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Type 2 diabetes — formerly known as adult-onset or non-insulin diabetes — is different from type 1 diabetes. Instead of not being able to produce insulin, which plays an important role in glucose (sugar) metabolism), at all, the body of someone with type 2 diabetes is unable to use the insulin that it does produce efficiently. Unless treated properly, type 2 diabetes leads to high blood sugar levels.

If you have been diagnosed with type 2 diabetes or prediabetes, your doctor may first encourage you to make lifestyle changes —  change your diet, eat healthy, exercise regularly, and try to keep your weight within the healthy range. If these changes cannot get your blood sugar levels under control, your doctor's next step would be to prescribe medication for type 2 diabetes. You may be given one medication, or be prescribed several at once.

Some of the medications prescribed for people who have type 2 diabetes come in the form of tablets taken orally, and others must be injected. These medications can work in three ways — they can stimulate the production of insulin in the pancreas, inhibit the production and release of glucose from the liver (your body needs less insulin that way), or the drugs may increase tissue sensitivity to insulin.

What medications might your doctor prescribe for type 2 diabetes?

Some medications are known to improve the effects of insulin. Metformin (Fortamet, Glucophage, others), which is usually the first-choice medication for type 2 diabetes, is one of them. It is taken by mouth, and it may worsen LDL ("bad") cholesterol and triglyceride levels, cause nausea and diarrhea, and sometimes cause a increase of lactic acid. Metformin does not cause weight gain and often aids people in their weight loss efforts.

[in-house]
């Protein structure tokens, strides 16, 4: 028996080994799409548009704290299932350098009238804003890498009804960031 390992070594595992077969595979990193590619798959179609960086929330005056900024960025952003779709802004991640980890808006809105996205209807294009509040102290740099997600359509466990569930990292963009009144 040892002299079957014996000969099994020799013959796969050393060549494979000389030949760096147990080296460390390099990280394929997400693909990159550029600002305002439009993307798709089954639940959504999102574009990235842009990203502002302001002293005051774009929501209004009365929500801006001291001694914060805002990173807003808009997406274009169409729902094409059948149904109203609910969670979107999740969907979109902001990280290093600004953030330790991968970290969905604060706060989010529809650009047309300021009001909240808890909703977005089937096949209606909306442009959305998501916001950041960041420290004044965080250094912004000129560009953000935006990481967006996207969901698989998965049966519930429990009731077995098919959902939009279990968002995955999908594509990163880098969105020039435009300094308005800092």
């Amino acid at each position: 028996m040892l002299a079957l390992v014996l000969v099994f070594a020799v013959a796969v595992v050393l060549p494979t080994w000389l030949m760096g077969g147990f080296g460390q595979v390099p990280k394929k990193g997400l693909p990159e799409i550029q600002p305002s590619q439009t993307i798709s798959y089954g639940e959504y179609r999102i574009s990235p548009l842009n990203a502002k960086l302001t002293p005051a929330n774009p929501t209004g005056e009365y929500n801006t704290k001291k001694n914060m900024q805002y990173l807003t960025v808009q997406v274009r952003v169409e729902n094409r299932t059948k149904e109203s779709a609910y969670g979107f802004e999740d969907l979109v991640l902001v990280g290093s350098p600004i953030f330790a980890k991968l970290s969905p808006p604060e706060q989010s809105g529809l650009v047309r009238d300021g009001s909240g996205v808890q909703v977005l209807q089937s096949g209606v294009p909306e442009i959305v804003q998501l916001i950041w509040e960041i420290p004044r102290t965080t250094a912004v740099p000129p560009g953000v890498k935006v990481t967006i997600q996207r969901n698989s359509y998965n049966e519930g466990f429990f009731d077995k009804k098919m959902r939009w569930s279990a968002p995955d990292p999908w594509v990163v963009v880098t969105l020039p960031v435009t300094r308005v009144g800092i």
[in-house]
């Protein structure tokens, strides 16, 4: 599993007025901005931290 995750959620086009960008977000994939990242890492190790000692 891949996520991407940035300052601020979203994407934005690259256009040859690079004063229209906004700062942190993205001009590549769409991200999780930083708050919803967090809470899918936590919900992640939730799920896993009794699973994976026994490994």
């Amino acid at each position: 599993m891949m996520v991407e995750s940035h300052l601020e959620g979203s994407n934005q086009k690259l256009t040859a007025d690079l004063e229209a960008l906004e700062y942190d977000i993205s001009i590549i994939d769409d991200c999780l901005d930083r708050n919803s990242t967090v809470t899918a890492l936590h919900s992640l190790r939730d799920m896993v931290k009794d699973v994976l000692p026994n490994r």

Saxagliptin (Onglyza) and Sitagliptin (Januvia) are taken by mouth. Side effects of these tablets include respiratory infections, sore throat and headache, and there is a possibility of pancreas problems when using sitagliptin. These drugs do not affect weight.

Exenatide (Byetta) injected, two times a day. Possible problems may be weight loss, nausea, headache, dizziness, and in some cases even serious kidney problems.

Repaglinide (Prandin) and Nateglinide (Starlix) are taken orally, three times a day. Side effects can include excessively lowered blood sugar and weight gain.

Glipizide (Glucotrol), Glimepiride (Amaryl) and Glyburide (DiaBeta, Glynase) are all medications taken by mouth, and they might be combined with other diabetes medications. Low blood sugar levels, nausea, and weight gain are the most likely side effects.

Rosiglitazone (Avandia) and Pioglitazone (Actos) also improve the effectiveness of insulin. Those are oral medications, and they affect both "good"(HDL) and "bad" (LDL) cholesterol. Also, they might cause swelling and weight gain, worsen heart failure, and increase the risk of heart attack. Problems with the liver are rare side effects.

Acarbose (Precose) and Miglitol (Glyset) affect the absorption of food. These medications for type 2 diabetes are taken by mouth, three times a day. When using these medications it is possible to experience nausea and diarrhea, but you won’t gain any more weight.

When choosing the best treatment for type 2 diabetes, your doctor will take your specific situation into account. A healthy lifestyle, which includes eating a healthy diet, regular physical activity, and healthy body weight can significantly reduce your need for diabetes medications.

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